-- In a breakthrough treatment, researchers at a burn unit in Europe found a way to replace 80 percent of a boy’s skin using a combination of gene therapy and stem cells. The grafted skin attached to his body has continued to replace itself, even months later.
The patient –- a boy who was 7 years old at the time of the treatment –- was born with a rare skin condition called junctional epidermolysis bullosa. The condition causes the outer layer of the skin to peel away easily from the lower skin layers, making it incredibly fragile and prone to injury.
“This is a very severe, devastating disease, where kids suffer a lot,” said Dr. Michele De Luca, one of the authors of the research.
Experts not involved in the research have said this successful grafting treatment is a big step for those suffering from genetic skin conditions like this one.
“This is really quite exciting, to have this translation for these patients,” said Dr. Dennis Orgill, medical director of the Brigham and Women’s Hospital Wound Center in Boston, who was not involved with the study. "That they can do these genetic manipulations and then have a long term result, which they’ve demonstrated here, is a major breakthrough."
In this case, the treatment may have been lifesaving. The patient arrived at the hospital with a life-threatening bacterial skin infection spread over much of his body. Over the following weeks, his doctors tried everything they could to treat him without success.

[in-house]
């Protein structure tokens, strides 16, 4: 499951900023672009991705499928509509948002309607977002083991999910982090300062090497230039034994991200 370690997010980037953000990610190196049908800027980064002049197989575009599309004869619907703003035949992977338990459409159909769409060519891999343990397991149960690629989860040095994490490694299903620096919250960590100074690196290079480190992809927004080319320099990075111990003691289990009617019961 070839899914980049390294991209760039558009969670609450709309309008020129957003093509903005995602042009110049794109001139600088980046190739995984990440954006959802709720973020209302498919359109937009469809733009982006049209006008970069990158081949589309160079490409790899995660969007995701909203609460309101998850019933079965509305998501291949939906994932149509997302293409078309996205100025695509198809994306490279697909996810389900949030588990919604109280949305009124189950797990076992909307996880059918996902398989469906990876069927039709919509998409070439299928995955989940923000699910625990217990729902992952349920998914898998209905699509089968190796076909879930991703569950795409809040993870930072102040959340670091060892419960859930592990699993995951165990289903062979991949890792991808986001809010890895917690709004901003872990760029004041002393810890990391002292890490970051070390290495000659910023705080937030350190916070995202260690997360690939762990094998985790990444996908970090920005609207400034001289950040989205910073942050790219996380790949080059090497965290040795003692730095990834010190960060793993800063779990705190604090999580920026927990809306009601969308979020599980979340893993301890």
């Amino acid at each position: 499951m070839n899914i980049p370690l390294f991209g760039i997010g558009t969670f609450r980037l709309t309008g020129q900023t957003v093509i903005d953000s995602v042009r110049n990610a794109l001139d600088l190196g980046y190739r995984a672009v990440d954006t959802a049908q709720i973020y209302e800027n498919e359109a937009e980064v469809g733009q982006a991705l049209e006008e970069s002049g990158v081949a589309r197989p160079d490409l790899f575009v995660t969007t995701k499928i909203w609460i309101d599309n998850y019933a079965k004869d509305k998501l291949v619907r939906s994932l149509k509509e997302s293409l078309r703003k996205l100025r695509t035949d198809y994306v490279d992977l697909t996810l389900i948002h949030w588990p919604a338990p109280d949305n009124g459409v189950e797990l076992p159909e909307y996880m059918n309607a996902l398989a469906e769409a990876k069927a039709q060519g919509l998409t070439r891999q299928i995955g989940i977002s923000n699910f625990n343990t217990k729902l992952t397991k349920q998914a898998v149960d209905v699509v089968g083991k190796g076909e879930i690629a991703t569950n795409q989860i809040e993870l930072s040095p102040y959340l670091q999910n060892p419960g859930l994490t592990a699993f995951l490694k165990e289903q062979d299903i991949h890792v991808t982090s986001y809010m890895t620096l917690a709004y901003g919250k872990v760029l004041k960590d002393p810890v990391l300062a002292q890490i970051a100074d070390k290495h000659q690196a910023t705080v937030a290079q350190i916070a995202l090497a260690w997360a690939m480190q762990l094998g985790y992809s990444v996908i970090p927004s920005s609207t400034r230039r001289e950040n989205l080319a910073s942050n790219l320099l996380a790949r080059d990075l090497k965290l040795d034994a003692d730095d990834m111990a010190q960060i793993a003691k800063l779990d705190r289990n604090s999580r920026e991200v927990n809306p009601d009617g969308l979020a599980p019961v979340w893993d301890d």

Out of options, his treatment team was preparing to start end-of-life care when his parents pleaded with them to try an experimental therapy.
Surgeons in Germany took a sample of the boy’s skin, less than one square inch in size, that was unharmed by the bacterial infection. In a lab, researchers infected the skin biopsy with a virus specially designed to alter the genetic code within the skin cells, “correcting” the mutation responsible for his fragile skin. The researchers "grew" the skin and used it to surgically replace the patient’s blistered and destroyed skin.
After 21 months, the new skin is regenerating itself without problems and has been resilient; it can hold up to normal wear much better than his original skin.
While this result only applies to one rare skin disorder right now, experts said the approach could be used more widely for other diseases in the future.
“We are running other clinical trials on other kinds of junctional epidermolysis bullosa," De Luca said. "In the future, it could be applied to other genetic diseases of the skin.”
Researchers hope that it could help other people with seriously damaged skin in the future, too.
“This technology could be extended into other patients with genetic conditions, or patients with extensive burns,” Orgill said.